and finally to fully autonomous systems which can operate independently.17
                                     Autonomous weapon systems currently in operation are located in the lower
                                     to middle part of the spectrum (remotely controlled and automatic), but some
                                     states are actively undertaking research which would allow the development of
                                     fully autonomous lethal weapons.

                                     Figure 1: A spectrum of autonomy

                                      Decreasing human control
                                      Inert              Remotely              Automated            Autonomous        Highly intelligent
                                      system             controlled system     system               system            autonomous system
                                      SA80               Hellfire missile      Phalanx close-in     Taranis           Yet to be
                                      assault rifle                            weapon system        drone?            designed

                                     Classifying weapon systems in this way, according to the amount of autonomy
                                     they exhibit, is useful in understanding what a weapon is capable of, but it does
                                     not address legal or ethical considerations and there may not always be a clear
                                     line between ‘automated’ and ‘autonomous’ weapon systems.

                                     Critical function model
                                     Models based around ‘levels’ of autonomy may have limitations when considering
                                     weapon systems which incorporate autonomous operation for different functions.

                                     Today’s armed drones are often described as ‘remotely controlled’, but in reality
                                     many of their key functions are already automated or autonomous, for example
                                     in take-off and landing, navigation, and software updating. Many would consider
                                     these to be acceptable functions to automate, and there is much greater concern
                                     about weapons systems autonomously identifying and selecting targets, and
                                     even more so over them making decisions on when to use force and operate
                                     a weapon. It can therefore be helpful to focus on autonomy in the different
                                     functions of a weapons system, rather than autonomy in the overall system
                                     itself.18 A key factor therefore would be the level of autonomy in functions
                                     required to select and attack targets (usually known as critical functions), such
                                     as target acquisition, tracking, selection, and fire control.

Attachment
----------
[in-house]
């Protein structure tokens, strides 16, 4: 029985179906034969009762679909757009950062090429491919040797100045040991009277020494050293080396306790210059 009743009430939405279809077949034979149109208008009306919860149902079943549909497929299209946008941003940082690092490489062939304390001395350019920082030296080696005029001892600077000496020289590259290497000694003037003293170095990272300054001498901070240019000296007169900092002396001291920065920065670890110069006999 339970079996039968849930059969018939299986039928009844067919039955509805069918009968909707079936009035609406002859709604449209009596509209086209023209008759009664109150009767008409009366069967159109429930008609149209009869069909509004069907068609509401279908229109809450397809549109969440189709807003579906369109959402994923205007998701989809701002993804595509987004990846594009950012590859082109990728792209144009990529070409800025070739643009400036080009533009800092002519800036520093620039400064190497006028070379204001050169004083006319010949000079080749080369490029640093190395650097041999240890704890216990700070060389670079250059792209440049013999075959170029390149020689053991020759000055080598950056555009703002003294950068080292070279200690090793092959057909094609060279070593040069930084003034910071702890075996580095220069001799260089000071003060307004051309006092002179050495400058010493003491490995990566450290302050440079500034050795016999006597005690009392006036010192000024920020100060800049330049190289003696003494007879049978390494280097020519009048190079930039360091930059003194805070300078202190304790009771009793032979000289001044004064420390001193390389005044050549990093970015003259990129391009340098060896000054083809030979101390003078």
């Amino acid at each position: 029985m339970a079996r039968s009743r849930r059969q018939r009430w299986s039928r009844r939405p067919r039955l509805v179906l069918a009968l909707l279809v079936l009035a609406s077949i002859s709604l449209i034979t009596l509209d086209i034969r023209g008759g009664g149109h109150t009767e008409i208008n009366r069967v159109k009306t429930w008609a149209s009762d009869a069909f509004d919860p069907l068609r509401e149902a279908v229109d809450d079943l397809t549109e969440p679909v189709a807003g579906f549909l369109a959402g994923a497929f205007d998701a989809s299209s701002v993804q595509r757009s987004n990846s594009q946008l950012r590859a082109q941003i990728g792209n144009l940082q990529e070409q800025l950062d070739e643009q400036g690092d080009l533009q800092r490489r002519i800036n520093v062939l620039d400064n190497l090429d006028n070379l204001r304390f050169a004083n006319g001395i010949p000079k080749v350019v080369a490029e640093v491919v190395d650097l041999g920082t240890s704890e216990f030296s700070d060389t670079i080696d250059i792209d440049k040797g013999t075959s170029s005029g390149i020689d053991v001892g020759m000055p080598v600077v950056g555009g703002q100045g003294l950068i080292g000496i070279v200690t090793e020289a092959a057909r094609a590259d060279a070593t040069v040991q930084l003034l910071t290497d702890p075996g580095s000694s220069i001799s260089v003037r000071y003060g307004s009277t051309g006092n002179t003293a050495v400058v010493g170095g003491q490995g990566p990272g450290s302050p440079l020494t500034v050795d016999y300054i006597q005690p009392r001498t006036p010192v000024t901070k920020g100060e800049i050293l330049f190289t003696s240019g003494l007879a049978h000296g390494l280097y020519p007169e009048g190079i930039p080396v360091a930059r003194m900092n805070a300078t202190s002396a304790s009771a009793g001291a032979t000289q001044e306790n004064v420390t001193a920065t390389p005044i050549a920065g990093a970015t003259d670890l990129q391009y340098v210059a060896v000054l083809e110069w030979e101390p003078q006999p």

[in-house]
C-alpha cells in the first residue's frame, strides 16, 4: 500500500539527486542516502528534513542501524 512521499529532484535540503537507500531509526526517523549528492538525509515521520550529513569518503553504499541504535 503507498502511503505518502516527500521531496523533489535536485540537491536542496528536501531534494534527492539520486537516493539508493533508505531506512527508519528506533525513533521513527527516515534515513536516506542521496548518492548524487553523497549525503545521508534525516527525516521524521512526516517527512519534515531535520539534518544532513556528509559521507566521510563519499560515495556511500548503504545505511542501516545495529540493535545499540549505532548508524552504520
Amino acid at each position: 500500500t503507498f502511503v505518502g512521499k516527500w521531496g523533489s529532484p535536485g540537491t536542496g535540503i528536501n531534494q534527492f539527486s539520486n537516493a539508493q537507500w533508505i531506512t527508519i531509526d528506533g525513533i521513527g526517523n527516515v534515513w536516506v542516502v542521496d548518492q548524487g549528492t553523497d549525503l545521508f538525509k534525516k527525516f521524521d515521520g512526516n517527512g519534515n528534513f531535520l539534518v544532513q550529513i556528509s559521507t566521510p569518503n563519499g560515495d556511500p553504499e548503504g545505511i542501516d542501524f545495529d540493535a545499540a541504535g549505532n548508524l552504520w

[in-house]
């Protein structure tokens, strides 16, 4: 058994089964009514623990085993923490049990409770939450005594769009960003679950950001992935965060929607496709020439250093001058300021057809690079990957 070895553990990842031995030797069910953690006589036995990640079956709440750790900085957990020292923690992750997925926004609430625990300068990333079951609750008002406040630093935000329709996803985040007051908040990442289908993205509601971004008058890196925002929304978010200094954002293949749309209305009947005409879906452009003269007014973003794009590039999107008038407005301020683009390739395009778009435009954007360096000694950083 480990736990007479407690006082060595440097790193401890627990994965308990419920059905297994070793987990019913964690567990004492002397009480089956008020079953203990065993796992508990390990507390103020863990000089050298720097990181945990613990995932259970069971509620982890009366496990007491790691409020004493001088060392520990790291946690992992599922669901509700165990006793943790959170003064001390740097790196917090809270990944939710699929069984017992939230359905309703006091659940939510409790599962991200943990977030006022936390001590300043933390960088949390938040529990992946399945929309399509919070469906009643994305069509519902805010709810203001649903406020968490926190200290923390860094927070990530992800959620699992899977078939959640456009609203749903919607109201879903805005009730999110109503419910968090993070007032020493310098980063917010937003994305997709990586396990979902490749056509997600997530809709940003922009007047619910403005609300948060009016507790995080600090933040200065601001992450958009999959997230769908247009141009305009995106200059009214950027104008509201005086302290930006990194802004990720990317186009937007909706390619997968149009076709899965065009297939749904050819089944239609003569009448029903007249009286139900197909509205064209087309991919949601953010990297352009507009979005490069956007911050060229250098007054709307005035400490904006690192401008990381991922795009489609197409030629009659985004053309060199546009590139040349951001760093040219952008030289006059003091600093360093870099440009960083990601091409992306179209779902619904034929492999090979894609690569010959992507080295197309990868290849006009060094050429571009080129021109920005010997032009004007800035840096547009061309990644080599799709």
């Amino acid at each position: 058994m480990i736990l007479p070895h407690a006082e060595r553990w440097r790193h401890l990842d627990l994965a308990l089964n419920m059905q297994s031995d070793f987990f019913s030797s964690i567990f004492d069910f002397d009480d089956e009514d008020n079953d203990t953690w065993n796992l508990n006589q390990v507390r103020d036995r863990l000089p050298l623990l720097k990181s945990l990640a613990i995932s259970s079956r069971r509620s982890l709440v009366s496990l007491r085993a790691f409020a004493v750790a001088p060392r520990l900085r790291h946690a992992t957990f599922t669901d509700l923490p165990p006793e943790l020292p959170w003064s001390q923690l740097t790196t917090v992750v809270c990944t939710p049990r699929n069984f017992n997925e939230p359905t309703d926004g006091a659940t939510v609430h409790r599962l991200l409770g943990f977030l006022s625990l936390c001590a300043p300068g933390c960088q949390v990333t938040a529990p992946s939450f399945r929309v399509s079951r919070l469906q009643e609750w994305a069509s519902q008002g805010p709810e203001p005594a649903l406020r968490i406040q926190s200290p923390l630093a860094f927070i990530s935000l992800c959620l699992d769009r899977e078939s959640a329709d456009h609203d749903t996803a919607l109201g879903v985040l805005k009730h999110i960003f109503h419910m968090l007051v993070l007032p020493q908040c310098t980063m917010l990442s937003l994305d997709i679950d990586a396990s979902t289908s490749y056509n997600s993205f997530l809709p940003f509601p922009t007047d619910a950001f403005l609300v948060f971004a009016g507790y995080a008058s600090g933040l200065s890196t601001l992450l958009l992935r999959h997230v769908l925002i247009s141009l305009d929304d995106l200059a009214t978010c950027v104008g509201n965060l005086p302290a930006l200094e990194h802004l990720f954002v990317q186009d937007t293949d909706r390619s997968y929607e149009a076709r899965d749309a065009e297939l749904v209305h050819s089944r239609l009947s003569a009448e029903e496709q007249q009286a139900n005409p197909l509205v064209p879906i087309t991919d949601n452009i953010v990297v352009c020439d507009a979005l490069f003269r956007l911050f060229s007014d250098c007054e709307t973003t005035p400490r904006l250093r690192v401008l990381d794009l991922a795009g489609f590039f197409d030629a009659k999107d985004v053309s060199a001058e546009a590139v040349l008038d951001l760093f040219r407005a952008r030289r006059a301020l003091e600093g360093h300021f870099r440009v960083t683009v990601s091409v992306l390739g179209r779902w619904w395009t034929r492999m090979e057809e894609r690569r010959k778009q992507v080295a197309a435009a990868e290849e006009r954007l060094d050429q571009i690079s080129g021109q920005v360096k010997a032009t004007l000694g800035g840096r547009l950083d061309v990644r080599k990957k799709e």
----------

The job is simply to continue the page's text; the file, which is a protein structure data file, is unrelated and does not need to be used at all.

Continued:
Figure 2: Functions involved in the control of a drone, showing ‘critical functions.’

                                                                                                                  Interoperability
                                                                             Maintenance and
                                                  Mobility                                                        with humans or
                                                                            health management
                                                                                                                  other machines

                                                                                                                   Use of force:
                                                                                                                 Target detection
                                          Situational analysis                   Intelligence
                                                                                                                Target recognition
                                        and dynamic planning                       gathering
                                                                                                                     Tracking
                                                                                                                  Weapon firing

                                     Green: non-critical function Amber: may be critical in some situations
                                     Red: critical function relating to the use of force

                                      17 United Nations Institute for Disarmament Research (UNIDIR): ‘Framing Discussions on the
                                         Weaponization of Increasingly Autonomous Technologies’. 2014, op cit.
                                      18 International Committee of the Red Cross: ‘Autonomous Weapon Systems: Technical, Military, Legal and
                                         Humanitarian Aspects’, op cit. P62.
   Off the leash     |   The development of autonomous military drones in the UK                      |   13